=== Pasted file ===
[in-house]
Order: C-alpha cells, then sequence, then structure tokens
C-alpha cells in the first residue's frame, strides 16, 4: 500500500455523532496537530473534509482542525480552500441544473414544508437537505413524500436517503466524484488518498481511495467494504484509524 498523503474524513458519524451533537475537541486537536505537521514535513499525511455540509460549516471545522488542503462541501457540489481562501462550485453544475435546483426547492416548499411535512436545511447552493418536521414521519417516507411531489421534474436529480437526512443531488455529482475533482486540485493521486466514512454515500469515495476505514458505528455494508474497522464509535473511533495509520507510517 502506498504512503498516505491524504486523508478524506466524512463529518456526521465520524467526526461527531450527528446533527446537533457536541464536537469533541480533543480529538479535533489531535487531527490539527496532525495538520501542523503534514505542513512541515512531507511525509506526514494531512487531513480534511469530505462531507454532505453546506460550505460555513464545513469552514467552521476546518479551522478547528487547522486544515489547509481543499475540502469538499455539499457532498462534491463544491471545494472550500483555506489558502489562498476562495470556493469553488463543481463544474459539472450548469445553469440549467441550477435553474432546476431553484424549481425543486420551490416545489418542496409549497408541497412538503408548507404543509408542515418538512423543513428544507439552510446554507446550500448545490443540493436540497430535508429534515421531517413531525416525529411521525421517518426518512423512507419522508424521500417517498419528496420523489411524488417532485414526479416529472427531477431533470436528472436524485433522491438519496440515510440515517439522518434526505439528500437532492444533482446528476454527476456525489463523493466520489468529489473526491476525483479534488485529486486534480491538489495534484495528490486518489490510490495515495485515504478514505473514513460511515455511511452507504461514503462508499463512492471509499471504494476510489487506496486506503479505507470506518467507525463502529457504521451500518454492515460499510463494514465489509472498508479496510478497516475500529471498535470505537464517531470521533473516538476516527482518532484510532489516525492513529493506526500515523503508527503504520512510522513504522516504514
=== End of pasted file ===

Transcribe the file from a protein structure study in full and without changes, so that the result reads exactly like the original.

[in-house]
Order: C-alpha cells, then sequence, then structure tokens
C-alpha cells in the first residue's frame, strides 16, 4: 500500500455523532496537530473534509482542525480552500441544473414544508437537505413524500436517503466524484488518498481511495467494504484509524 498523503474524513458519524451533537475537541486537536505537521514535513499525511455540509460549516471545522488542503462541501457540489481562501462550485453544475435546483426547492416548499411535512436545511447552493418536521414521519417516507411531489421534474436529480437526512443531488455529482475533482486540485493521486466514512454515500469515495476505514458505528455494508474497522464509535473511533495509520507510517 502506498504512503498516505491524504486523508478524506466524512463529518456526521465520524467526526461527531450527528446533527446537533457536541464536537469533541480533543480529538479535533489531535487531527490539527496532525495538520501542523503534514505542513512541515512531507511525509506526514494531512487531513480534511469530505462531507454532505453546506460550505460555513464545513469552514467552521476546518479551522478547528487547522486544515489547509481543499475540502469538499455539499457532498462534491463544491471545494472550500483555506489558502489562498476562495470556493469553488463543481463544474459539472450548469445553469440549467441550477435553474432546476431553484424549481425543486420551490416545489418542496409549497408541497412538503408548507404543509408542515418538512423543513428544507439552510446554507446550500448545490443540493436540497430535508429534515421531517413531525416525529411521525421517518426518512423512507419522508424521500417517498419528496420523489411524488417532485414526479416529472427531477431533470436528472436524485433522491438519496440515510440515517439522518434526505439528500437532492444533482446528476454527476456525489463523493466520489468529489473526491476525483479534488485529486486534480491538489495534484495528490486518489490510490495515495485515504478514505473514513460511515455511511452507504461514503462508499463512492471509499471504494476510489487506496486506503479505507470506518467507525463502529457504521451500518454492515460499510463494514465489509472498508479496510478497516475500529471498535470505537464517531470521533473516538476516527482518532484510532489516525492513529493506526500515523503508527503504520512510522513504522516504514